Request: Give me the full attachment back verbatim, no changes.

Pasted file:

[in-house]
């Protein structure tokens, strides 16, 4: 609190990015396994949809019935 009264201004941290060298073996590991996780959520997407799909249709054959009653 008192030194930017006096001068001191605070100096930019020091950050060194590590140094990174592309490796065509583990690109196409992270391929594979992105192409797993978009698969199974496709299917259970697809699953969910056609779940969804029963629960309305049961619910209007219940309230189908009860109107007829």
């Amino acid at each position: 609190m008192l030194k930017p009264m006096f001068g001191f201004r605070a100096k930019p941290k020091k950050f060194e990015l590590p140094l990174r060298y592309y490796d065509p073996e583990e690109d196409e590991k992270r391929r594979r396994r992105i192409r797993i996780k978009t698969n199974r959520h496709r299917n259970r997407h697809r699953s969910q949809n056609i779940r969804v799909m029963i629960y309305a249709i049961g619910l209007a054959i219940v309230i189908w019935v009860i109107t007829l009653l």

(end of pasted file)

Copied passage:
[in-house]
């Protein structure tokens, strides 16, 4: 609190990015396994949809019935 009264201004941290060298073996590991996780959520997407799909249709054959009653 008192030194930017006096001068001191605070100096930019020091950050060194590590140094990174592309490796065509583990690109196409992270391929594979992105192409797993978009698969199974496709299917259970697809699953969910056609779940969804029963629960309305049961619910209007219940309230189908009860109107007829």
């Amino acid at each position: 609190m008192l030194k930017p009264m006096f001068g001191f201004r605070a100096k930019p941290k020091k950050f060194e990015l590590p140094l990174r060298y592309y490796d065509p073996e583990e690109d196409e590991k992270r391929r594979r396994r992105i192409r797993i996780k978009t698969n199974r959520h496709r299917n259970r997407h697809r699953s969910q949809n056609i779940r969804v799909m029963i629960y309305a249709i049961g619910l209007a054959i219940v309230i189908w019935v009860i109107t007829l009653l």